With the publication of The South Korean Democratization Movement: A Sourcebook, readers of English can now access in a single volume the rich and compelling voices of the people in South Korea who dedicated their lives to the democratization movement. Many have served prison terms, and some even perished in the process. Spanning more than three decades from the early 1960s to the late 1980s, the democratization movement was responsible for toppling the country’s authoritarian regime and ushering in a parliamentary democracy in 1987. The movement also produced an impressive array of documents and sources, which include manifestos that were read out loud before a demonstration; newsletters printed and circulated underground; pamphlets scattered on university campuses or on streets for a few seconds before a protest leader was apprehended and forcibly taken to a police station; statements of appeal to judges, which were smuggled out of prison and transcribed and circulated underground; letters written to family members while in prison; and poems, among other writings. Of the thousands of these kinds of documents, 55 have been selected and translated for the Sourcebook, almost all of which are available in English for the first time.
The Sourcebook editors have tried to represent the multiple perspectives and diverse narratives of the entire movement, not only the more well-known cases—such as the April Student Uprising of 1960, the May Gwangju Uprising of 1980, and the June Uprising of 1987—but also less-well-known but equally vibrant and long-lasting movements. These include the ongoing struggles of farmers, the urban-poor, women, Catholics and Protestants, journalists, writers, and teachers. An introduction prefaces a set of primary documents in each of the 23 chapters, providing historical, political, and cultural frames of reference to allow readers to construct the settings within which the movements took place and the relevant issues involved, and brief biographical sketches of the authors. A chronology of the democratization movement from 1960 to 1987, recommended readings, and a glossary of specialized terms and expressions are also appended.
The most comprehensive set of primary texts from the South Korean movement published in English to date, The South Korean Democratization Movement: A Sourcebook will be an essential reference for anyone interested in South Korean history and culture in general, and the democratization movement in particular. It will be the standard supplementary text for courses related to South Korea as well as an indispensable primary source for anyone doing research on South Korean politics and culture.
Associate Professor of Modern Korean History in the Department of Asian Languages and Cultures at the University of California, Los Angeles.
Associate Professor of Political Science in the Division of Social Sciences at the Graduate School of Korean Studies, The Academy of Korean Studies.
Introduction: The South Korean Democratization Movement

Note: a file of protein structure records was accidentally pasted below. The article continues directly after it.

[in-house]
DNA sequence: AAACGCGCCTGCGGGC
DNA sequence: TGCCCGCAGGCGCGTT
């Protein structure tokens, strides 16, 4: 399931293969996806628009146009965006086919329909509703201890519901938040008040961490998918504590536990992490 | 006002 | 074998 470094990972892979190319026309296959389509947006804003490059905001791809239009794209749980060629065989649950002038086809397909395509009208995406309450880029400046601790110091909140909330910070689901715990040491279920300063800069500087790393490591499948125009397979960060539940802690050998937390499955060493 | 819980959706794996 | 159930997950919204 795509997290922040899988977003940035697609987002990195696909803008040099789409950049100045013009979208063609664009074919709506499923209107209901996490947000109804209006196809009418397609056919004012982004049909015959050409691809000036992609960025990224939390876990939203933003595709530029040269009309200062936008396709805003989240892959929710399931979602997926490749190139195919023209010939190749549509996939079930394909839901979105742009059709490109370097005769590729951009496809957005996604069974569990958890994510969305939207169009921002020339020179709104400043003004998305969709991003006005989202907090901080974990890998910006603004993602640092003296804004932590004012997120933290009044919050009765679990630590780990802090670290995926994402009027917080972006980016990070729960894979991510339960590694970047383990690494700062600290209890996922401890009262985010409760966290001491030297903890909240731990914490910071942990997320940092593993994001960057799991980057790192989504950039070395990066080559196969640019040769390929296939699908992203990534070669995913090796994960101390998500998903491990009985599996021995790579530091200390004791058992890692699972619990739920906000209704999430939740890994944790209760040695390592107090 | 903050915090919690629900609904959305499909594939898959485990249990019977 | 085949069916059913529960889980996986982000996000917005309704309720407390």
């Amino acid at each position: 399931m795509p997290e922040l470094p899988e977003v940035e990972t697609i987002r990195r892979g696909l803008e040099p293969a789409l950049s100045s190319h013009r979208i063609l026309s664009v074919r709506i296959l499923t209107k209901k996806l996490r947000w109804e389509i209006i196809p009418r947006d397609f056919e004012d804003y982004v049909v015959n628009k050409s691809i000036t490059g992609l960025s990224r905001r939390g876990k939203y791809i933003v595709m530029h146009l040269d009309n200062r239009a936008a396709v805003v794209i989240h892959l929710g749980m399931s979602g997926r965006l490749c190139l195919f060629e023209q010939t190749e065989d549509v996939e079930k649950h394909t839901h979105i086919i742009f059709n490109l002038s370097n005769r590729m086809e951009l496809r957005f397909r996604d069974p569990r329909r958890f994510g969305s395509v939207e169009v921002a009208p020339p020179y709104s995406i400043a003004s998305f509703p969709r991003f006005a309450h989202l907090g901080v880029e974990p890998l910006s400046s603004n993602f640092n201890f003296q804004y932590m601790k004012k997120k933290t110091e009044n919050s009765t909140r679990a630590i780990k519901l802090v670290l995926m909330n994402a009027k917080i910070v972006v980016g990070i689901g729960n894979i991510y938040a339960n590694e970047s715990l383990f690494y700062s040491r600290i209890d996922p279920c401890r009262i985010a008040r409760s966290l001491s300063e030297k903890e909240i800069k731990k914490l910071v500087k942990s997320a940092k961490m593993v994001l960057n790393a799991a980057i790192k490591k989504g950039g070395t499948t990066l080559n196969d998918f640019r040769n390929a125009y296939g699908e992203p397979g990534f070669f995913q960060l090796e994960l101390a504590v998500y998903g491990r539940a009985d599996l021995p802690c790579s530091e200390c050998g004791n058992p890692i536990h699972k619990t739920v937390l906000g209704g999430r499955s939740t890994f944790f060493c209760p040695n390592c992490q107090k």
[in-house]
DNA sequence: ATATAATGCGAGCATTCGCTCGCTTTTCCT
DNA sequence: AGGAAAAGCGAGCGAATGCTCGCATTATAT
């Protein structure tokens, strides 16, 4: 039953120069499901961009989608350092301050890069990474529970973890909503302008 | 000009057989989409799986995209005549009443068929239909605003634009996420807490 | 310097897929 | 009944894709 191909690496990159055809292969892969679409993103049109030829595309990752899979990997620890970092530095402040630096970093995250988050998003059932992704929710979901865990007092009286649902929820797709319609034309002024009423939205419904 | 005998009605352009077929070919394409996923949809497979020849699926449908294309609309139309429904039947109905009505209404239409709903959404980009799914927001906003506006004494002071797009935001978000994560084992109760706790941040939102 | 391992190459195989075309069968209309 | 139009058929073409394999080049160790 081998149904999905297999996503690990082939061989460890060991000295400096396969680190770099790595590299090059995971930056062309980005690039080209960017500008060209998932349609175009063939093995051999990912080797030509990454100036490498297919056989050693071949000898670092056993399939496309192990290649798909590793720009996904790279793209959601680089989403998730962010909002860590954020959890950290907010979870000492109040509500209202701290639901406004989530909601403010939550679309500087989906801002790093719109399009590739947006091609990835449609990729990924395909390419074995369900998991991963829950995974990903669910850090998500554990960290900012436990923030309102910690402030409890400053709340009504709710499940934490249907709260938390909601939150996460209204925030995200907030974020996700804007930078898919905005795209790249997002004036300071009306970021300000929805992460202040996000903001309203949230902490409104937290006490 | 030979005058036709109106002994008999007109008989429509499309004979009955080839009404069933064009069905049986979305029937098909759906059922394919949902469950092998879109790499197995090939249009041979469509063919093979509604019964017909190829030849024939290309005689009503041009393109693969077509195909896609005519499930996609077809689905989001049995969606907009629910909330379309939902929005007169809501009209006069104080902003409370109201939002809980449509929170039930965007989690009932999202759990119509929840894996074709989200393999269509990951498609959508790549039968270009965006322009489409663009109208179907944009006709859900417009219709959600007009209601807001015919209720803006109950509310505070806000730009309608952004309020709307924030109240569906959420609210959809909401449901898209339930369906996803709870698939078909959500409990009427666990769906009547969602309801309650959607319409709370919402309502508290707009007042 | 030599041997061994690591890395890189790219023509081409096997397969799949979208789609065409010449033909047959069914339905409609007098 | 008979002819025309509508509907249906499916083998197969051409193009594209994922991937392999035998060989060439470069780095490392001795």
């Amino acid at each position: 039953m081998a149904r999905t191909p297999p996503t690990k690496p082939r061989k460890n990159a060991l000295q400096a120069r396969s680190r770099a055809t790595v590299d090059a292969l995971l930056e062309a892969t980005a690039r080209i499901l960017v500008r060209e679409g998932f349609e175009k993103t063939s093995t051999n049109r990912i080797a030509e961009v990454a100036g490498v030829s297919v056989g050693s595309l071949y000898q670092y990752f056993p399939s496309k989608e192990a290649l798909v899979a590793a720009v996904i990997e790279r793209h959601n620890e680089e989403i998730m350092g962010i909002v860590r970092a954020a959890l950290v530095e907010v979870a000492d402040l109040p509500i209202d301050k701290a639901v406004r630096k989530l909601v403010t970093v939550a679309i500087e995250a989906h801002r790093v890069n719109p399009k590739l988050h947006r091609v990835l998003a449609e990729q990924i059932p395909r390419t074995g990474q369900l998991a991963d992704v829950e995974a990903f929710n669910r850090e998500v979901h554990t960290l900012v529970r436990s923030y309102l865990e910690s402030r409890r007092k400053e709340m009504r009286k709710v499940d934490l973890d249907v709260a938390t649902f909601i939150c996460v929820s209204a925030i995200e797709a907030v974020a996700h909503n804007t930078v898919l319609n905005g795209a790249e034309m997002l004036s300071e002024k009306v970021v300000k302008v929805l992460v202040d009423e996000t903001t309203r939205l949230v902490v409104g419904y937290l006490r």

Part I The Democratization Movement before and after the April Revolution of 1960 (1960–961)
Chapter 1 The April Revolution and University Students
Chapter 2 Intellectuals’ and the United States Government’s Views of the April Revolution
Chapter 3 The Unfolding of the National Reunification Movement after the April Revolution
Part II The Democratization Movement after the May 16 Military Coup d’Etat (1961–972)
Chapter 4 The Movement to Oppose the Korea-Japan Talks, and the Constitutional Amendment for a Third Presidential Term
Chapter 5 The Emergence of Statist Education and Opposition to Campus Military Training
Chapter 6 Urbanization and the Emergence of Social Problems
Part III The Democratization Movement during the Yusin Regime (1972–979)
Chapter 7 Intellectuals and the Democratization Movement
Chapter 8 The Nationwide Federation of Democratic Students and Youth (Mincheonghangnyeon) and the People’s Revolutionary Party (Inhyeokdang) Incidents
Chapter 9 The Anti-Yusin Movement of the Press and Church
Chapter 10 The Death of Kim Sang-jin and the Movement to Restore Democracy
Chapter 11 The New Village Movement and the Farmers’ Movement
Chapter 12 The Charter of National Education and Movements for Educational Change
Chapter 13 YH Women Workers’ Sit-in in the Headquarters of the New Democratic Party, the Busan-Masan Uprisings, and the Collapse of the Yusin System
Part IV The Seoul Spring and the Gwangju Democratization Movement (1979–980)
Chapter 14 The Seoul Spring and the Democratization Movement
Chapter 15 The Gwangju Uprising of May 1980
Part V The Democratization Movement before the June Uprising of 1987
Chapter 16 Campus Liberalization Policy and the Student Movement
Chapter 17 The Emergence of Anti-Americanism
Chapter 18 The Radicalization of Social Movements and the May 3 Incheon Rally
Chapter 19 The Development of the Constitutional Amendment Movement
Chapter 20 The Movements of Farmers, Educators, and Ordinary Citizens
Part VI Democratization in 1987 and the Revival of Civil Society
Chapter 21 The Death of Park Jong-cheol and the Concealment of Torture
Chapter 22 The Unfolding of the June Uprising and the Presidential Election
Chapter 23 The Democratization Movement after the June Uprising